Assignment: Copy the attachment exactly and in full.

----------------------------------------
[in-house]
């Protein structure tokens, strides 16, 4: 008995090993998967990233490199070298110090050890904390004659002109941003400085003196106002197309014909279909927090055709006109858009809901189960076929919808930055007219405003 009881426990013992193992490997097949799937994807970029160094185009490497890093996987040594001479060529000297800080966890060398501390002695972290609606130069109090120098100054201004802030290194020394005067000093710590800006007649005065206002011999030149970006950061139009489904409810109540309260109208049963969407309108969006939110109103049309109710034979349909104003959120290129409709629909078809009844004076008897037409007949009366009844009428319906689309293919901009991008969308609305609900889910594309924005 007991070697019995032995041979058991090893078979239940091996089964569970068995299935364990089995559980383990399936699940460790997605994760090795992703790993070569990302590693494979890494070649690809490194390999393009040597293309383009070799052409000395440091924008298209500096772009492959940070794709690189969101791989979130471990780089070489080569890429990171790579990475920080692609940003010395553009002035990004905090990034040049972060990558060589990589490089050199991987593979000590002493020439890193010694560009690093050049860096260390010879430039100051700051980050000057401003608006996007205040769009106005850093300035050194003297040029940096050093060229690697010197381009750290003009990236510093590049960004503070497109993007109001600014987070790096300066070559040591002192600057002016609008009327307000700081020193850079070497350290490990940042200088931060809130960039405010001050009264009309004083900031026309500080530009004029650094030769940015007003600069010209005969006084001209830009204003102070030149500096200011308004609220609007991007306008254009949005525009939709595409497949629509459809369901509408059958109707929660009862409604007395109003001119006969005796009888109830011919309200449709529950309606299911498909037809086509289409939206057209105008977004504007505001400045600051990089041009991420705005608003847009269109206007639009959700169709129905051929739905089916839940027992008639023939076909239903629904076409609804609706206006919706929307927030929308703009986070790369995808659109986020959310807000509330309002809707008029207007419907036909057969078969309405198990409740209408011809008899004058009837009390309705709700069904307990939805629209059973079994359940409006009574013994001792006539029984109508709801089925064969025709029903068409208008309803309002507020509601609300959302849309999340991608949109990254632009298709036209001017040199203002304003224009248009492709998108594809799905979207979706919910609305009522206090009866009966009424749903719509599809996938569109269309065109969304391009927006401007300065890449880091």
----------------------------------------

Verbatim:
[in-house]
């Protein structure tokens, strides 16, 4: 008995090993998967990233490199070298110090050890904390004659002109941003400085003196106002197309014909279909927090055709006109858009809901189960076929919808930055007219405003 009881426990013992193992490997097949799937994807970029160094185009490497890093996987040594001479060529000297800080966890060398501390002695972290609606130069109090120098100054201004802030290194020394005067000093710590800006007649005065206002011999030149970006950061139009489904409810109540309260109208049963969407309108969006939110109103049309109710034979349909104003959120290129409709629909078809009844004076008897037409007949009366009844009428319906689309293919901009991008969308609305609900889910594309924005 007991070697019995032995041979058991090893078979239940091996089964569970068995299935364990089995559980383990399936699940460790997605994760090795992703790993070569990302590693494979890494070649690809490194390999393009040597293309383009070799052409000395440091924008298209500096772009492959940070794709690189969101791989979130471990780089070489080569890429990171790579990475920080692609940003010395553009002035990004905090990034040049972060990558060589990589490089050199991987593979000590002493020439890193010694560009690093050049860096260390010879430039100051700051980050000057401003608006996007205040769009106005850093300035050194003297040029940096050093060229690697010197381009750290003009990236510093590049960004503070497109993007109001600014987070790096300066070559040591002192600057002016609008009327307000700081020193850079070497350290490990940042200088931060809130960039405010001050009264009309004083900031026309500080530009004029650094030769940015007003600069010209005969006084001209830009204003102070030149500096200011308004609220609007991007306008254009949005525009939709595409497949629509459809369901509408059958109707929660009862409604007395109003001119006969005796009888109830011919309200449709529950309606299911498909037809086509289409939206057209105008977004504007505001400045600051990089041009991420705005608003847009269109206007639009959700169709129905051929739905089916839940027992008639023939076909239903629904076409609804609706206006919706929307927030929308703009986070790369995808659109986020959310807000509330309002809707008029207007419907036909057969078969309405198990409740209408011809008899004058009837009390309705709700069904307990939805629209059973079994359940409006009574013994001792006539029984109508709801089925064969025709029903068409208008309803309002507020509601609300959302849309999340991608949109990254632009298709036209001017040199203002304003224009248009492709998108594809799905979207979706919910609305009522206090009866009966009424749903719509599809996938569109269309065109969304391009927006401007300065890449880091």